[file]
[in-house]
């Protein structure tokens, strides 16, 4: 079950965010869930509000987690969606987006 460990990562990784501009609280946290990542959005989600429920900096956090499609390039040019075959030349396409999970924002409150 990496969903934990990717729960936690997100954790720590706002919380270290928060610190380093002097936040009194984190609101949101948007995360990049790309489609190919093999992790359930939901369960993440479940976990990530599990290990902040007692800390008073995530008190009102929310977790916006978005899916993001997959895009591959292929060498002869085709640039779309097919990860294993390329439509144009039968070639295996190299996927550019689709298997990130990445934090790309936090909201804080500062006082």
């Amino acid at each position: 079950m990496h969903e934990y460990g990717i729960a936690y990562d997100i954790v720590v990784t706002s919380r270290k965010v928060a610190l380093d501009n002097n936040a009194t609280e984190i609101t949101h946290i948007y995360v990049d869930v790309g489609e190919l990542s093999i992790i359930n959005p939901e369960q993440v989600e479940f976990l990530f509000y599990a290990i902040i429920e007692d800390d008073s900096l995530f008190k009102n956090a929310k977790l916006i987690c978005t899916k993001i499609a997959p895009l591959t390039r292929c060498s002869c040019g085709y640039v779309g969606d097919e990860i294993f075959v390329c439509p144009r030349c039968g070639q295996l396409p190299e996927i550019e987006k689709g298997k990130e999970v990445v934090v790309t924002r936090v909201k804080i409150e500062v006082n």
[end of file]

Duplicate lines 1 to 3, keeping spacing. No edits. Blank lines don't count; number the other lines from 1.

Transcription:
[in-house]
């Protein structure tokens, strides 16, 4: 079950965010869930509000987690969606987006 460990990562990784501009609280946290990542959005989600429920900096956090499609390039040019075959030349396409999970924002409150 990496969903934990990717729960936690997100954790720590706002919380270290928060610190380093002097936040009194984190609101949101948007995360990049790309489609190919093999992790359930939901369960993440479940976990990530599990290990902040007692800390008073995530008190009102929310977790916006978005899916993001997959895009591959292929060498002869085709640039779309097919990860294993390329439509144009039968070639295996190299996927550019689709298997990130990445934090790309936090909201804080500062006082």
């Amino acid at each position: 079950m990496h969903e934990y460990g990717i729960a936690y990562d997100i954790v720590v990784t706002s919380r270290k965010v928060a610190l380093d501009n002097n936040a009194t609280e984190i609101t949101h946290i948007y995360v990049d869930v790309g489609e190919l990542s093999i992790i359930n959005p939901e369960q993440v989600e479940f976990l990530f509000y599990a290990i902040i429920e007692d800390d008073s900096l995530f008190k009102n956090a929310k977790l916006i987690c978005t899916k993001i499609a997959p895009l591959t390039r292929c060498s002869c040019g085709y640039v779309g969606d097919e990860i294993f075959v390329c439509p144009r030349c039968g070639q295996l396409p190299e996927i550019e987006k689709g298997k990130e999970v990445v934090v790309t924002r936090v909201k804080i409150e500062v006082n």